A Fiscal Argument for the English Monarchy

There are many people in Great Britain that view the royal family as obsolete and, worst of all, a drain on taxpayers. Largely, arguments against the monarchy come down to money. Even though it works out to 56 pence a person, that’s still £35.7 million ($60.6 million, 44.5 million euros) of taxpayer money. So the UK should jettison the royals because they are useless, money-sucking parasites costing millions?

Not so fast.

For one thing, the royal family voluntarily pays taxes on it’s already taxed income from the Crown Estates:

“Whoever is the reigning King or Queen of England is is the benefactor of “The Crown Estate”. The Crown Estate is a $13 billion real estate portfolio that has been passed down by generations of British royals dating as far back as the 11th century. The portfolio includes nearly $10 billion worth of urban property and $3 billion worth of rural land. The Crown Estate owns golf clubs, parks, apartment buildings, retail space, mineral rights and much more. It even technically owns the marine life reaching 12 nautical miles off the coast of England. In 2012, profits from The Crown Estate were nearly $400 million! … In April 2012, Parliament passed the “Sovereign Grant” which entitles the sitting monarch to the rough equivalent of 15% of revenues from The Crown Estate. The remaining money goes directly to the Treasury. The Queen does not actually profit off The Crown Estate, she is just entitled to services equivalent to the predetermined amount. Services like travel, security and maintenance at the “Occupied Royal Palaces”. Typically, Queen Elizabeth uses between $40 and $60 million worth of public services each year. In 2012 The British government spent a grand total of $52 million on property upkeep, communication, security and travel expenses for The Queen … The Queen’s private income, also known as the Privy Purse, is mainly derived from her ownership of The Duchy of Lancaster, a 46,000 acre territory that has been passed down to the sitting monarch since 1399. The Queen earns around $25 million per year off The Duchy of Lancaster and she uses this money to fund expenses incurred by the extended Royal Family. [She pays 40% tax on this income.] There is only one other Duchy in England, The Duchy of Cornwall … Duchy of Cornwall produced an income of $31.77 million for Charles. After $15.22 million worth of costs were removed Prince Charles was left with $16.55 million. He voluntarily pays a 40% tax rate on that income which equaled roughly $6.71 million last year.”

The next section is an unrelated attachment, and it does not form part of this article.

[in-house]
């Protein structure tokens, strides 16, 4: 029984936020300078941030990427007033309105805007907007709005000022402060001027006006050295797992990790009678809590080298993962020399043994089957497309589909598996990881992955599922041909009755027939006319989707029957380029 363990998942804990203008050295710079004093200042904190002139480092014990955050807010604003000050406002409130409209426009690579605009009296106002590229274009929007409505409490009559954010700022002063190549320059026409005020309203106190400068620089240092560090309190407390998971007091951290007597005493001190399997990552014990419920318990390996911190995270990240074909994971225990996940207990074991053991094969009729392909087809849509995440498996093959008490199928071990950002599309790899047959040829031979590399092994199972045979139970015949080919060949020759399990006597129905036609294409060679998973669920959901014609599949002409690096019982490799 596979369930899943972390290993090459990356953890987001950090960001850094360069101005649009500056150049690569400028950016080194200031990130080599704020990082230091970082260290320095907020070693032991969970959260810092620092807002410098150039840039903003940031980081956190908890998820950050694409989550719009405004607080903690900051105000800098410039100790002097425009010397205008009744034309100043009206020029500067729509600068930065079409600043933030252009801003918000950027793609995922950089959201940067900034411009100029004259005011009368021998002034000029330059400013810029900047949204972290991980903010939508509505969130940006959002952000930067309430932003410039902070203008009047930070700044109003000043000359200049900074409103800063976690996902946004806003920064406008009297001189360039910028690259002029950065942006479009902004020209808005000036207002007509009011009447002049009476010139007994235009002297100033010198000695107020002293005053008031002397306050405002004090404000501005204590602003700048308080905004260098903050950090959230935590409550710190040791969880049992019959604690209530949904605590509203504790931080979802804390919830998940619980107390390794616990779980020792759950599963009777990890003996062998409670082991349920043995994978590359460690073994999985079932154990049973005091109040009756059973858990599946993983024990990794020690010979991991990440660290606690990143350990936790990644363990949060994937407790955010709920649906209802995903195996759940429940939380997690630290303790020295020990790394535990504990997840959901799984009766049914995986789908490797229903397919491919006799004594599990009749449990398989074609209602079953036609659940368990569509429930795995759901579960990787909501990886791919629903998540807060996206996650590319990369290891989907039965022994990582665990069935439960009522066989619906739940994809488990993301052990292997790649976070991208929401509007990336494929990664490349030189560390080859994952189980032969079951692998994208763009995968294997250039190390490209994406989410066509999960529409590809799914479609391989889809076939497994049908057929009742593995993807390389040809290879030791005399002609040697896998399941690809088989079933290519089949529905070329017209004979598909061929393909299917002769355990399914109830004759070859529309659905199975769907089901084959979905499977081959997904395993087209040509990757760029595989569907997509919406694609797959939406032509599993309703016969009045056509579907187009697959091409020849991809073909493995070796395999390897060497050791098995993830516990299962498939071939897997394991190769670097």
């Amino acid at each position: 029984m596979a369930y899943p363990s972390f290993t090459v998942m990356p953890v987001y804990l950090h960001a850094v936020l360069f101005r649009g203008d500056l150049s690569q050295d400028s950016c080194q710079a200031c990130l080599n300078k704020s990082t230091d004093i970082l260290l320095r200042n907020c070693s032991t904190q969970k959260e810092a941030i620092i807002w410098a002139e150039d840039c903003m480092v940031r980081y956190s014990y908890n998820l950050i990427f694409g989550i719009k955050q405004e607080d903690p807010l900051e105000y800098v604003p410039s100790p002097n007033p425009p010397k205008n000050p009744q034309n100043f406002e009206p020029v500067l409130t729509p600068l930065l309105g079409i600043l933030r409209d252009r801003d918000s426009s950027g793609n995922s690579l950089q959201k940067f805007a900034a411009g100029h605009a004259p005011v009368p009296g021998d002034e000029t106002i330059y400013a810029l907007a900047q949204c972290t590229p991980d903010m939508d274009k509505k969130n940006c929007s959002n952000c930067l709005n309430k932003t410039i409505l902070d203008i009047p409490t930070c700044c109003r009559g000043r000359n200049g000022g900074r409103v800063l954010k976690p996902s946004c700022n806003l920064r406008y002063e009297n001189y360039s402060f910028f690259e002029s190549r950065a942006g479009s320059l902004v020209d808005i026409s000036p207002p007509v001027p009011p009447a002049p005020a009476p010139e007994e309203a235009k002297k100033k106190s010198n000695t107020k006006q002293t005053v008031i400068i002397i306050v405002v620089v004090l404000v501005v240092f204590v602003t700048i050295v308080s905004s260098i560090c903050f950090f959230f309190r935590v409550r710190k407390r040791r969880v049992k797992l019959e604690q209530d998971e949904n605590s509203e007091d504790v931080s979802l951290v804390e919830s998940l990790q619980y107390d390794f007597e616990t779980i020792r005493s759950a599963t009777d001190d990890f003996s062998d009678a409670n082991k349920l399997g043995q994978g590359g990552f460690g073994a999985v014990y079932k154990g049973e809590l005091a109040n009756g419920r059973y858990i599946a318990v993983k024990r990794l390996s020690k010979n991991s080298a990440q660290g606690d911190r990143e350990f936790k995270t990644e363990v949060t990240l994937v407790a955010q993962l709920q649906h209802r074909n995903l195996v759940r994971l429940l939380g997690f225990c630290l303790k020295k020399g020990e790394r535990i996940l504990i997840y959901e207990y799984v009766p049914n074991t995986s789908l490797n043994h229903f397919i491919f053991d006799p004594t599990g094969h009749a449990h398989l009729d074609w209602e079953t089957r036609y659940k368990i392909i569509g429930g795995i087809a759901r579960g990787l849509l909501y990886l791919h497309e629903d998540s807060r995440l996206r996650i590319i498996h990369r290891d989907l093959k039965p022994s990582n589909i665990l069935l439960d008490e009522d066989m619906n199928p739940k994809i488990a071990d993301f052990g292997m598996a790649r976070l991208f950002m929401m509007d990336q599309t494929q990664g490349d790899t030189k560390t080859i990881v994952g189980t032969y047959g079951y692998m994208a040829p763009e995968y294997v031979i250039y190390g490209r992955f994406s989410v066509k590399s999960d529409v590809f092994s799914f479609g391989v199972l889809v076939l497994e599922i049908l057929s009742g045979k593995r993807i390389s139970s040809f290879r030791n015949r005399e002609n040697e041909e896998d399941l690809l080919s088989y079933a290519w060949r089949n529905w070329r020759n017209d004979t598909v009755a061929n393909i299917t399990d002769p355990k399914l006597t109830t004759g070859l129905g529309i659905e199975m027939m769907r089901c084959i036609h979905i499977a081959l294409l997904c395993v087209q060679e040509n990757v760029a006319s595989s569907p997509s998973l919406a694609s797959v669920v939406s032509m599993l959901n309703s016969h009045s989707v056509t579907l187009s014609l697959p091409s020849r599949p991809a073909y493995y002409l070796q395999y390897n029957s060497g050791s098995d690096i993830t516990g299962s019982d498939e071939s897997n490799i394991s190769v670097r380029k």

Okay then, that means from the royal lands and family we’ve been talking about here, the Treasury (the thing the taxpayers pay into) makes 340 million + 10 million + 6.7 million. The royals pump 356.7 million pounds a year into the Treasury just from taxes. They cost 35.7 million pounds. That means that the UK Treasury gets 321 million pounds more than it spends to have the royal family. That looks like a winning situation for the British taxpayer to me.

There are loopholes that are wrong, of course. Although, “Charles volunteers to pay taxes, the Duchy itself does not. Think of the Duchy of Cornwall like a corporation that does not have to pay any taxes. For example, the Duchy owns the land that houses Dartmoor prison. Dartmoor pays $2 million in rent to the Duchy for the use of that land. No tax is paid on that $2 million. Many royal critics cry foul at this arrangement and would love to see the Duchy pay capital gains and corporate taxes like any other major business operation.”

Okay, fair play I can see that. Make the Duchy pay taxes too.

But what else do the royals do for the UK? Well, the serve the country without salary for royal PR, is what they do. Anything the royals get from parliament the Queen reimburses from her private funds. Yes, it costs money to provide them with security, but that is a universal woe for anyone, born or elected, who is serving the state in the public eye in any country.

That’s not all. They are walking, talking tourism bait. When you look for “evidence of annual benefits to the UK”  you will find “reports from various sources which suggested that incremental benefits to the UK economy came to approximately £1 billion, which implied a future value of £10-12 billion.” This means the royal family is “UK’s most valuable assets”. Moreover:

“The fact is that great brands need highly paid stars. In sport, figures like David Beckham and Sir Alex Ferguson earn millions building British team brands like Manchester United. In media, actors and writers like Daniel Radcliffe and JKRowling become multi-millionaires building British entertainment brands like Harry Potter.  In business, entrepreneurs like Lord Sugar and Sir Richard Branson become billionaires creating global brands like Amstrad and Virgin. There is no question that the Royal Family is a team of stars building a multi-billion dollar brand for the UK. Should they be reasonably paid for doing so?”

In short, from a fiscal perspective, the UK would lose money hand over fist from taxes and the tourism dollar if it jettisoned the royal family.

2 thoughts on “A Fiscal Argument for the English Monarchy

    1. I followed the link, and I totally see the point of view of the anti-monarchists and sympathize in many ways. However, I think they wildly underestimate the impact of the royals on tourism. It’s not about Windsor Palace. It’s about keeping the UK “fresh” in the potential tourist’s mind because the royals are on the cover of People magazine again and myriad other things about the royals that make the UK seem “cool” to visitors. I would never establish a monarchy, but compared to American billionaires who have inherited more and do MUCH less with it, the royals seem not-so-bad to an American obsessed with inequality. Good Lord! What does that say about the USA?

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